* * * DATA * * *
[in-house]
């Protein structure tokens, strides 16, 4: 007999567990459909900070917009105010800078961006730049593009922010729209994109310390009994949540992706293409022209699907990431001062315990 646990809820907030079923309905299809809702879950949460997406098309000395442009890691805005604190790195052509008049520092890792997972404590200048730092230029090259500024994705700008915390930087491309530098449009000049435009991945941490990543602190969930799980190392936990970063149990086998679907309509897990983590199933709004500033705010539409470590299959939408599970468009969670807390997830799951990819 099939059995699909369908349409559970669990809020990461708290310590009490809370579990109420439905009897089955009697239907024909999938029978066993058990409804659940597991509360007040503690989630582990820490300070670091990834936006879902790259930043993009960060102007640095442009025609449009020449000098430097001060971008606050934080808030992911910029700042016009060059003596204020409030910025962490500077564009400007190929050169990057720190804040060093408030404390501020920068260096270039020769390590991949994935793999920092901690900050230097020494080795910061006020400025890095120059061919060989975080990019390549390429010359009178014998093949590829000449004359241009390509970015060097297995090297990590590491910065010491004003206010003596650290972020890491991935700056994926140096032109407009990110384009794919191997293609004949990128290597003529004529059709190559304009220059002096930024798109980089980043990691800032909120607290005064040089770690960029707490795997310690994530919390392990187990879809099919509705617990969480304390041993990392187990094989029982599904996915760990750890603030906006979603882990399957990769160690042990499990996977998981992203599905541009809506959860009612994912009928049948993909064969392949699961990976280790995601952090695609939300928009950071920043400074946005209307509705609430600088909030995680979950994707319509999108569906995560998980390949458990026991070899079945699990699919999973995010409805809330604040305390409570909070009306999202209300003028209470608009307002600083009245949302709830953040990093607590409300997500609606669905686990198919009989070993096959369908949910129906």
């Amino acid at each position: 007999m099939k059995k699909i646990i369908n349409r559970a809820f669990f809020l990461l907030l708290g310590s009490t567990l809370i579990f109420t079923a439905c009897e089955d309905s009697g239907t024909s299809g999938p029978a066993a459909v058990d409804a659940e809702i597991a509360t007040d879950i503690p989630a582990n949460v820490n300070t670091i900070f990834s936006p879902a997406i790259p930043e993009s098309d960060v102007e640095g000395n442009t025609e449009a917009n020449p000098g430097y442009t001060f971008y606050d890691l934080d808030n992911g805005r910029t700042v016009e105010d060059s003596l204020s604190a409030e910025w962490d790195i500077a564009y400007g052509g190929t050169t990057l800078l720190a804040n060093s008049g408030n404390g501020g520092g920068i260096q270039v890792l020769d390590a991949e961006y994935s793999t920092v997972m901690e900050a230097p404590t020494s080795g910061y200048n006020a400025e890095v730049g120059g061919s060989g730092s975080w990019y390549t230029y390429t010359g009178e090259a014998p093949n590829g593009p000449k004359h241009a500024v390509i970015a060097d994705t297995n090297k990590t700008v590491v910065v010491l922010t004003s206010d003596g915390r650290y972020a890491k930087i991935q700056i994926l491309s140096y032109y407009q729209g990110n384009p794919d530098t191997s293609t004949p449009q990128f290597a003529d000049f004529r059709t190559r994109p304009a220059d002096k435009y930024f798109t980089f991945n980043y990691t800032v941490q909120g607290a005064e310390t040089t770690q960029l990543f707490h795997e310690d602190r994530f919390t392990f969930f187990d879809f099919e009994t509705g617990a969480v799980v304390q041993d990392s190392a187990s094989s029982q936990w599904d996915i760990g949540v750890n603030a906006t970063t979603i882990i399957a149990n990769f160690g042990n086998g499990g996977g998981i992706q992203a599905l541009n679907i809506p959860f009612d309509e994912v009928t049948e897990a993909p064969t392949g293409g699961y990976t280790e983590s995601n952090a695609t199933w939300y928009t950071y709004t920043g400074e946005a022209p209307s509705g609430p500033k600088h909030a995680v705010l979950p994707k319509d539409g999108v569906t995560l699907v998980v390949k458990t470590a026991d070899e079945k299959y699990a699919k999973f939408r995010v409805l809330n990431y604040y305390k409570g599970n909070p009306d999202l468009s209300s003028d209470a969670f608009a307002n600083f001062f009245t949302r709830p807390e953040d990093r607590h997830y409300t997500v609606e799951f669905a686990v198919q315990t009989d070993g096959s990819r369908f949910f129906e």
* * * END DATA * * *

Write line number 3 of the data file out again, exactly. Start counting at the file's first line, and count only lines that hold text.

């Amino acid at each position: 007999m099939k059995k699909i646990i369908n349409r559970a809820f669990f809020l990461l907030l708290g310590s009490t567990l809370i579990f109420t079923a439905c009897e089955d309905s009697g239907t024909s299809g999938p029978a066993a459909v058990d409804a659940e809702i597991a509360t007040d879950i503690p989630a582990n949460v820490n300070t670091i900070f990834s936006p879902a997406i790259p930043e993009s098309d960060v102007e640095g000395n442009t025609e449009a917009n020449p000098g430097y442009t001060f971008y606050d890691l934080d808030n992911g805005r910029t700042v016009e105010d060059s003596l204020s604190a409030e910025w962490d790195i500077a564009y400007g052509g190929t050169t990057l800078l720190a804040n060093s008049g408030n404390g501020g520092g920068i260096q270039v890792l020769d390590a991949e961006y994935s793999t920092v997972m901690e900050a230097p404590t020494s080795g910061y200048n006020a400025e890095v730049g120059g061919s060989g730092s975080w990019y390549t230029y390429t010359g009178e090259a014998p093949n590829g593009p000449k004359h241009a500024v390509i970015a060097d994705t297995n090297k990590t700008v590491v910065v010491l922010t004003s206010d003596g915390r650290y972020a890491k930087i991935q700056i994926l491309s140096y032109y407009q729209g990110n384009p794919d530098t191997s293609t004949p449009q990128f290597a003529d000049f004529r059709t190559r994109p304009a220059d002096k435009y930024f798109t980089f991945n980043y990691t800032v941490q909120g607290a005064e310390t040089t770690q960029l990543f707490h795997e310690d602190r994530f919390t392990f969930f187990d879809f099919e009994t509705g617990a969480v799980v304390q041993d990392s190392a187990s094989s029982q936990w599904d996915i760990g949540v750890n603030a906006t970063t979603i882990i399957a149990n990769f160690g042990n086998g499990g996977g998981i992706q992203a599905l541009n679907i809506p959860f009612d309509e994912v009928t049948e897990a993909p064969t392949g293409g699961y990976t280790e983590s995601n952090a695609t199933w939300y928009t950071y709004t920043g400074e946005a022209p209307s509705g609430p500033k600088h909030a995680v705010l979950p994707k319509d539409g999108v569906t995560l699907v998980v390949k458990t470590a026991d070899e079945k299959y699990a699919k999973f939408r995010v409805l809330n990431y604040y305390k409570g599970n909070p009306d999202l468009s209300s003028d209470a969670f608009a307002n600083f001062f009245t949302r709830p807390e953040d990093r607590h997830y409300t997500v609606e799951f669905a686990v198919q315990t009989d070993g096959s990819r369908f949910f129906e």